Teen Electrocuted While Charging Her Phone, Found Dead With Headphones On

Teen Electrocuted While Charging Her Phone, Found Dead With Headphones On
File photo. (Public Domain)
Petr Svab

A Brazilian student was found dead with headphones in her ears and her phone plugged into a power outlet. Her relatives believed she received an electric shock since the earphones were melted.

Luiza Pinheiro, 17, was found lying lifeless on the floor in Riacho Frio, Brazil, on Sunday, Feb. 18. She was taken to a clinic, but was already dead, G1 reported. The doctor on duty tried to revive her, but unsuccessfully.
Riacho Frio, Brazil. (Screenshot via Google Maps)
Riacho Frio, Brazil. (Screenshot via Google Maps)

The family wasn’t satisfied and took the girl’s body to the Regional Hospital of Corrente.

“The medical record states the girl was admitted to the hospital one hour after the electric shock. The relatives said that the girl had received a shock, but the cause of death will still be confirmed,” said the hospital’s director Lindaura Cavalcanti.

A lightning strike seems a plausible cause in the case.

The relatives said there was a lightning storm at the time of the incident, but no rain.

“The girl’s grandmother told the doctor that they found her granddaughter unconscious, lying on the floor and with cell phones in her ears. They said they believe that the girl got an electric shock because the cell phone was charging and the phone was melted,” the clinic’s employee said, declining to give his name.

File photo. (U.S. Air Force photo by Edward Aspera Jr.)
File photo. (U.S. Air Force photo by Edward Aspera Jr.)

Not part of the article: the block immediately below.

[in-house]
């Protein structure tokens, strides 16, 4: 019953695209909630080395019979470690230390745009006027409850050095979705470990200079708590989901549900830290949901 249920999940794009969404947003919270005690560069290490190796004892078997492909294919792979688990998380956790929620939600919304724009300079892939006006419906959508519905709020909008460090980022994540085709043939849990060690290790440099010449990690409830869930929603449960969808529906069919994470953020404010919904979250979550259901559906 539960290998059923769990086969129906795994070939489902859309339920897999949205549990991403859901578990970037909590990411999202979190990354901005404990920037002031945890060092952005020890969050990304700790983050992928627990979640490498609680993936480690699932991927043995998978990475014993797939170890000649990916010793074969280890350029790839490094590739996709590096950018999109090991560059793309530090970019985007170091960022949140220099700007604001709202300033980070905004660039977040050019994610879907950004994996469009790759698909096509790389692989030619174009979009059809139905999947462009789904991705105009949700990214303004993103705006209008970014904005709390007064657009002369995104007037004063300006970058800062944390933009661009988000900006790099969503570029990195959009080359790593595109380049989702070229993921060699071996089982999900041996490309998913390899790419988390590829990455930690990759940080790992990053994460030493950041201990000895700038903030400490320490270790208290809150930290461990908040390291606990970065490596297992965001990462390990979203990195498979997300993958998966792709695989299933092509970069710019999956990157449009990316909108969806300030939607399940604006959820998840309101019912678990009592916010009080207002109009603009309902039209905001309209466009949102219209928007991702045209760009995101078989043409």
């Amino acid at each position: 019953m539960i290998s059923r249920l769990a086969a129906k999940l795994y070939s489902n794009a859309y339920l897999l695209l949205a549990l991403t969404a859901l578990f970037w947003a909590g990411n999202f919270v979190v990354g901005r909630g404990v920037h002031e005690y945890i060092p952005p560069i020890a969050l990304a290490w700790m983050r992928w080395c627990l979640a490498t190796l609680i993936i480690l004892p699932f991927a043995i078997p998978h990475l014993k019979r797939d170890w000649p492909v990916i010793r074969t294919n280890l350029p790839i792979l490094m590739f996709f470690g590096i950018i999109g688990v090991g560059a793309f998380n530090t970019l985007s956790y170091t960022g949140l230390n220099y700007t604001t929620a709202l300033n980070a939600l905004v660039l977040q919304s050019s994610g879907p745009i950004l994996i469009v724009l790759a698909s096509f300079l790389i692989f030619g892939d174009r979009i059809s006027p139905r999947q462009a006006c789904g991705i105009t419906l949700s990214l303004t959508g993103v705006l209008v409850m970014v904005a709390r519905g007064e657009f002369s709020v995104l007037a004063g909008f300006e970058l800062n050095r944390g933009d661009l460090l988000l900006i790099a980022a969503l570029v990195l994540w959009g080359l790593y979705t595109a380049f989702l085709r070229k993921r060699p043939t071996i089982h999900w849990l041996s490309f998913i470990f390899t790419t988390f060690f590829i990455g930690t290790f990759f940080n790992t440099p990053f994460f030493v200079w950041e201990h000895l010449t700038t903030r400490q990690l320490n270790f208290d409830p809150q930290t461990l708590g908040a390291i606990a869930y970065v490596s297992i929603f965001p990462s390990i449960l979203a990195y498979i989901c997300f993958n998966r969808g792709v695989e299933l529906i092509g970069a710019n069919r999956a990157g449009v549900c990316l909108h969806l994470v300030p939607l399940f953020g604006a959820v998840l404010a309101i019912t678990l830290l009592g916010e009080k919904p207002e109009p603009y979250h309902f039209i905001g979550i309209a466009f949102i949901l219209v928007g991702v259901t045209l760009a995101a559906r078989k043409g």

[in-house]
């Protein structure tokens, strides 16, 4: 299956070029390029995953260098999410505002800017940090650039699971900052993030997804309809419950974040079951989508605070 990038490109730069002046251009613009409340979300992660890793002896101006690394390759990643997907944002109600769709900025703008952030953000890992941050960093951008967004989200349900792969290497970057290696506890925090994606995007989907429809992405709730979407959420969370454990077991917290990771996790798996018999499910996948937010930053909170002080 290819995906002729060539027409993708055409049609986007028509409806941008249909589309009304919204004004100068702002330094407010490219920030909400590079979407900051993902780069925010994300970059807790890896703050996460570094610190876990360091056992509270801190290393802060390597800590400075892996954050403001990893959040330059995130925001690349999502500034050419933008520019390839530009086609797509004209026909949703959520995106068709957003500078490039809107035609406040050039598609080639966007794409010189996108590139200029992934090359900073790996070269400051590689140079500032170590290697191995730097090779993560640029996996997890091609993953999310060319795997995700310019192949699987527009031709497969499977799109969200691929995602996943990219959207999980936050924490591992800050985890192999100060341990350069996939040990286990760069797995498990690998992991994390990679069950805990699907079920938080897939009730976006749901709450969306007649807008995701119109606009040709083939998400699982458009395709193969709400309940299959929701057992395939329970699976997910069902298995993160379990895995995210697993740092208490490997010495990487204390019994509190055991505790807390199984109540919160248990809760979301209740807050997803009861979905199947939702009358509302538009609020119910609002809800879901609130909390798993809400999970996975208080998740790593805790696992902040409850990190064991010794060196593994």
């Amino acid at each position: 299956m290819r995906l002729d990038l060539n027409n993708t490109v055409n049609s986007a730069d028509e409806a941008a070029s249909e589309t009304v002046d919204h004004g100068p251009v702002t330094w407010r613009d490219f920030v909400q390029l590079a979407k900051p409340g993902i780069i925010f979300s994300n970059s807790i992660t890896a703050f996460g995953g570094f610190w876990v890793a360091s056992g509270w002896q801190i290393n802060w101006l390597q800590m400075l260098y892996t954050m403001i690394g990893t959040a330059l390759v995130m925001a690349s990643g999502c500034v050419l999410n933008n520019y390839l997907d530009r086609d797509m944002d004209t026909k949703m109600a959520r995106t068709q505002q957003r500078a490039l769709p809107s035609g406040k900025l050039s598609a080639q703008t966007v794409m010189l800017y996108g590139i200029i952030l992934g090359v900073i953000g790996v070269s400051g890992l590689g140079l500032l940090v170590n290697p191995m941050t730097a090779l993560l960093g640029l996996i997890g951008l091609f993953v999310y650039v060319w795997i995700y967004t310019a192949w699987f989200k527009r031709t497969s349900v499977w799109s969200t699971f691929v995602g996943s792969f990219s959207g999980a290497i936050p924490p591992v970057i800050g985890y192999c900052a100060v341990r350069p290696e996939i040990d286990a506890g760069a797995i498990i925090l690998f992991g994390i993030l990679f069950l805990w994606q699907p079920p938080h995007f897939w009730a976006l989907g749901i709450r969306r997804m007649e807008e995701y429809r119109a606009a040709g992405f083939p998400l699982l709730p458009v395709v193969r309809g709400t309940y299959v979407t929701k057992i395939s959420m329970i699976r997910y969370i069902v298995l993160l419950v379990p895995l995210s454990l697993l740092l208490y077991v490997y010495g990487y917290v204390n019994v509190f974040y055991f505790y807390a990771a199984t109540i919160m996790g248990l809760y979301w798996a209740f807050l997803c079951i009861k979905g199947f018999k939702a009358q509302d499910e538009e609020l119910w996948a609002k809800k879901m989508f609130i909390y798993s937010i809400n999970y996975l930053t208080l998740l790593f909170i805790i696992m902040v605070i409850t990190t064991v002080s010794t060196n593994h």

“Most people believe they are immune from lightning strikes when inside a building. However, a number of injuries occur to persons who are in their homes or places of employment,” wrote Dr. Mary Ann Cooper, an emergency physician and a leading expert on lightning injuries and safety, in a paper she co-authored in 2007.

“Side flashes strike people through plumbing fixtures, telephones, and other appliances attached to the outside of the house by metal conductors,” the paper explained.

A cellphone itself doesn’t attract lightning, but when plugged into a power outlet, lightning can strike a person through it.

Lightning can also strike an area where it’s not raining or can seemingly come from a clear sky since it can strike from as far as six miles away.

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Petr Svab is a reporter covering New York. Previously, he covered national topics including politics, economy, education, and law enforcement.
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